Dublin, Ireland-based Allergan has acquired US-based, clinical stage biopharma Chase Pharmaceuticals, beefing up its neurodegenerative disorders pipeline.
Under the deal, Allergan has paid Chase an upfront fee of $125 million, but the deal's value could reach $1 billion if all potential regulatory and sales milestone payment targets are achieved.
Chase's lead compound, CPC-201, which combines the most commonly prescribed acetylcholinesterase inhibitor (AChEI), donepezil, and the peripherally acting cholinergic blocker, solifenacin, is being investigated as a potential treatment for Alzheimer's disease patients.
The firms note that while AChEIs have been shown to improve cognition in Alzheimer's disease patients, those currently on the marked are "only modestly effective" because dose-limiting side effects, including diarrhoea, nausea and vomiting.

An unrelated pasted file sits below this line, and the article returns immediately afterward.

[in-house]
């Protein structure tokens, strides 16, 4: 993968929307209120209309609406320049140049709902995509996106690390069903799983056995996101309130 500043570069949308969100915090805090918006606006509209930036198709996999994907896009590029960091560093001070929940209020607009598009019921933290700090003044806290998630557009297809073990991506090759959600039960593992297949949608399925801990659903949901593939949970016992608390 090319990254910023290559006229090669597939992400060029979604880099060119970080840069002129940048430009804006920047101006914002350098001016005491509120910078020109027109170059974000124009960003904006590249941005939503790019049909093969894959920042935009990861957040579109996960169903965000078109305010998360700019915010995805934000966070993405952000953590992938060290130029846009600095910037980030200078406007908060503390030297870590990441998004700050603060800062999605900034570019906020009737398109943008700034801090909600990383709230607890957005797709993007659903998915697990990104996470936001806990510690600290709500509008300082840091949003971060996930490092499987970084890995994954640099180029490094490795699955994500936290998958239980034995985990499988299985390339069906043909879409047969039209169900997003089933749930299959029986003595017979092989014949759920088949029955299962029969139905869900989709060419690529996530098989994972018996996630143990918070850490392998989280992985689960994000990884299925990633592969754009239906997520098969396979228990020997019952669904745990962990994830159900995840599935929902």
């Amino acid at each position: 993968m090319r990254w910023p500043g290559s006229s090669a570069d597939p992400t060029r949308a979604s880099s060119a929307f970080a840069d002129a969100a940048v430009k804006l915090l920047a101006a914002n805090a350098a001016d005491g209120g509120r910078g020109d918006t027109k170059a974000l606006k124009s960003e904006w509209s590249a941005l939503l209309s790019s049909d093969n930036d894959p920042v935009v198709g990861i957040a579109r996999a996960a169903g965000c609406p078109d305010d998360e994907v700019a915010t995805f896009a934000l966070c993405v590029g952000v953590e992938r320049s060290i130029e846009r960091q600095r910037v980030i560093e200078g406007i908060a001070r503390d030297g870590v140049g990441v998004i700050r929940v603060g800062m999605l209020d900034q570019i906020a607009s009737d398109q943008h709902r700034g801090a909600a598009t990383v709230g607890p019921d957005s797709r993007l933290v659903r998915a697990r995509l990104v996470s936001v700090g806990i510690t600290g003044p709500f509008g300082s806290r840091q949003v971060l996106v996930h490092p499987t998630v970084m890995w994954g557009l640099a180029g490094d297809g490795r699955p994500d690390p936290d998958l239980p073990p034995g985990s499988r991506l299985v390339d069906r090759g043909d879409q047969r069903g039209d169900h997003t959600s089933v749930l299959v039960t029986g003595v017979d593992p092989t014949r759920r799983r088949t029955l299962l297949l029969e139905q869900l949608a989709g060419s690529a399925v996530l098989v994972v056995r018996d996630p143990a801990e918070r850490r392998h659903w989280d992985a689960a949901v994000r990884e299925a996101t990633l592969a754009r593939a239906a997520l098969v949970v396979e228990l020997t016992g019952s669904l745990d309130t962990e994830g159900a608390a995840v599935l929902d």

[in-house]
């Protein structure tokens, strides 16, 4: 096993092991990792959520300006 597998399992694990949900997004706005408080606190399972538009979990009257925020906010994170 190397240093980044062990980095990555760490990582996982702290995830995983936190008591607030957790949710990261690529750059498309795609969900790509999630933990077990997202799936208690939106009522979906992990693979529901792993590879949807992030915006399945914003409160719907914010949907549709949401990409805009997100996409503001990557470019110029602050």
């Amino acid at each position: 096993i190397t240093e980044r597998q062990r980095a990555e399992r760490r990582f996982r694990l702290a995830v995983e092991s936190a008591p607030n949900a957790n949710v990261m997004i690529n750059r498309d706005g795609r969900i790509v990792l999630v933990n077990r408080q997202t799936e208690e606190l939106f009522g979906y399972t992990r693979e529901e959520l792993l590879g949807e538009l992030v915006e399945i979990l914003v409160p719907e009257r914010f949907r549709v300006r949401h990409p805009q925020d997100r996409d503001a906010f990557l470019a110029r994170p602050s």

Chase says its next-generation formulations of donezepil "offer the possibility of greater and more tolerable dosing, and may provide the potential for significantly improved cognition and function in Alzheimer's disease patients," as evidenced by Phase II data showing that 88 percent of patients were able to take the maximum dose of the drug allowed without experiencing any dose-limiting side effects.
Allergan intends to take CPC-201 into a single Phase III registration study sometime next year.
Commenting on the strategy behind the deal, David Nicholson, Allergan's chief R&D officer, noted that Alzheimer's disease "represents a major and growing global public health problem, for which very few approved treatment options are available, and the societal cost is measured in hundreds of billions of dollars, so the need for improved treatment choices is paramount."
"This acquisition adds a new Phase III ready program for Alzheimer's disease to our CNS portfolio and builds on our commitment to develop innovative approaches to improve the lives of millions of patients suffering from this devastating illness."
Allergan has been on the acquisition trail ever since its deal with Pfizer fell apart at the beginning of the year, with recent purchases including AstraZeneca's Crohn's disease drug MEDI2070 for potentially up to $1.52 billion, US biotech Tobira Therapeutics for up to $1.7 billion, and Akarna Therapeutics for least $50 million.